Written by Shaun Waterman Dec 19, 2016
President Obama has signed into law a bill aiming to strengthen collaboration on cybersecurity research and development efforts between the U.S. and Israel.
H.R. 5877, the U.S.-Israel Advanced Research Partnership Act of 2016 passed the House unanimously last month under suspension of the rules and passed the Senate without opposition during a flurry of last minute activity overnight Dec. 9-10. The president signed it Friday.
The bill was one of two introduced in July after Reps. John Ratcliffe, R-Texas and Jim Langevin, D-R.I., visited Israel on a congressional delegation focused on key cybersecurity issues facing both countries, such as protecting power grids from hackers.
“I’m glad I was able to work closely with Rep. Langevin to craft legislation to advance this important fight [to protect America from hackers] that is now the law of the land,” said Ratcliffe, who chairs the House Homeland Security Subcommittee on Cybersecurity, Infrastructure Protection and Security Technologies.
The law will “enhance cybersecurity for the United States and Israel, putting us on a shared path toward innovative solutions to the threats we face,” said Langevin, co-founder and co-chairman of the Congressional Cybersecurity Caucus. He added, “I look forward to continuing to work with Chairman Ratcliffe to strengthen our relationship with Israel, including by passage of the U.S.-Israel Cybersecurity Cooperation Enhancement Act next Congress.”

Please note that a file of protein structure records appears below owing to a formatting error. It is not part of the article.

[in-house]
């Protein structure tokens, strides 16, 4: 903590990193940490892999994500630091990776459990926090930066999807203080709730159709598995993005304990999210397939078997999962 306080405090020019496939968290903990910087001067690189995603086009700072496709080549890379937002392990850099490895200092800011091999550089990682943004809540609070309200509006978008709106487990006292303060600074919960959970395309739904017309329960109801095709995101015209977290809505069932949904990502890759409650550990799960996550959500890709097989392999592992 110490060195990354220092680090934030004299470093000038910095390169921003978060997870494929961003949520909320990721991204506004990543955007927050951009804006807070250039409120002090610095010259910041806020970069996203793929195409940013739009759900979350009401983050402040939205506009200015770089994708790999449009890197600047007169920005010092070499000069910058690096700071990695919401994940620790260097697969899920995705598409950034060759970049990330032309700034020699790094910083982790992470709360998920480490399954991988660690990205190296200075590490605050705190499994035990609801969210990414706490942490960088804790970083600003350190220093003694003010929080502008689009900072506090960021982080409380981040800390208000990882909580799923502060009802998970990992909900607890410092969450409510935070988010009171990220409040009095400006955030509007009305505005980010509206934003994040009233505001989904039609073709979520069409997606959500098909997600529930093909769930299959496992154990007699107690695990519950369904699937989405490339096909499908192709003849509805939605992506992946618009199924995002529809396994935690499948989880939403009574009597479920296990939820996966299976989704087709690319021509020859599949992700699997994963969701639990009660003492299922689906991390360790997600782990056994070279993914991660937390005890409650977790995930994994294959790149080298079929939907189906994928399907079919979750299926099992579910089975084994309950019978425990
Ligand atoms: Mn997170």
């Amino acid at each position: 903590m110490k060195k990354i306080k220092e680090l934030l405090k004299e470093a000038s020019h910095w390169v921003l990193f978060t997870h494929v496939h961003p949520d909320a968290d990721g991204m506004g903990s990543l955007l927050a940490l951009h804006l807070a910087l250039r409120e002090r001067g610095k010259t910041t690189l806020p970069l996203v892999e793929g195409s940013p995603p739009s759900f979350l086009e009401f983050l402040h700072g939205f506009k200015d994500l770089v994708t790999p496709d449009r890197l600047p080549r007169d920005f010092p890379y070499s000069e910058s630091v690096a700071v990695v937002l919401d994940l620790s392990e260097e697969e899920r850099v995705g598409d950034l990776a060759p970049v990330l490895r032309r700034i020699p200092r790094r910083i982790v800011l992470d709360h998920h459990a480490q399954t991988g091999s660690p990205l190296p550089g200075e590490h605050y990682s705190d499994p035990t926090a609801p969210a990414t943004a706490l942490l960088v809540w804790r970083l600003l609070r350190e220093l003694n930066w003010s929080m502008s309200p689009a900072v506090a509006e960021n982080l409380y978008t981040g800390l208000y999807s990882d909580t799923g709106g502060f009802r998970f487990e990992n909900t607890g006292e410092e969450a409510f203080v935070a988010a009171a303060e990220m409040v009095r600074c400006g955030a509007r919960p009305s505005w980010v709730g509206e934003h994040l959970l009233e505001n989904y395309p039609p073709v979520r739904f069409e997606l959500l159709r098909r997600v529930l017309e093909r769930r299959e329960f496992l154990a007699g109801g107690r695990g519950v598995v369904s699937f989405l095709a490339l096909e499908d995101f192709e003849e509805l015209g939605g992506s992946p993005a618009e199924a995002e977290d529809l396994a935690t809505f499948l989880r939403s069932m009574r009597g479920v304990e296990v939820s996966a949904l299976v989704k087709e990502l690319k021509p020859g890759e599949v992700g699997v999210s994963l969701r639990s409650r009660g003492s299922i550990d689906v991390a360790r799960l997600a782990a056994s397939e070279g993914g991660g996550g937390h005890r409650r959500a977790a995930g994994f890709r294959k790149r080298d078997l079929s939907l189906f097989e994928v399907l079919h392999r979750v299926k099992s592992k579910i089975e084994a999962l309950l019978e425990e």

Langevin introduced that bill, numbered H.R. 5843, with Ratcliffe’s support, but it was not taken up in the Senate. Supporters hope to get it re-introduced, and passed, next year.
The U.S.-Israel Advanced Research Partnership Act will expand a successful binational research and development program at the Homeland Security Advanced Research Projects Agency to include cybersecurity technologies. This collaboration between DHS and the Israeli Ministry of Public Security helps new products through the “valley of death” from basic and early-phase applied research to successful commercialization.
The other bill, the U.S.-Israel Cybersecurity Cooperation Enhancement Act, would have created a cybersecurity grant program for joint research and development ventures between Israeli and American companies, universities and/or nonprofits. The Homeland Security secretary would determine research requirements with help from an advisory board made up of members from successful U.S.-Israeli partnerships, but they would address research and development priorities across the spectrum from basic to applied to commercialization.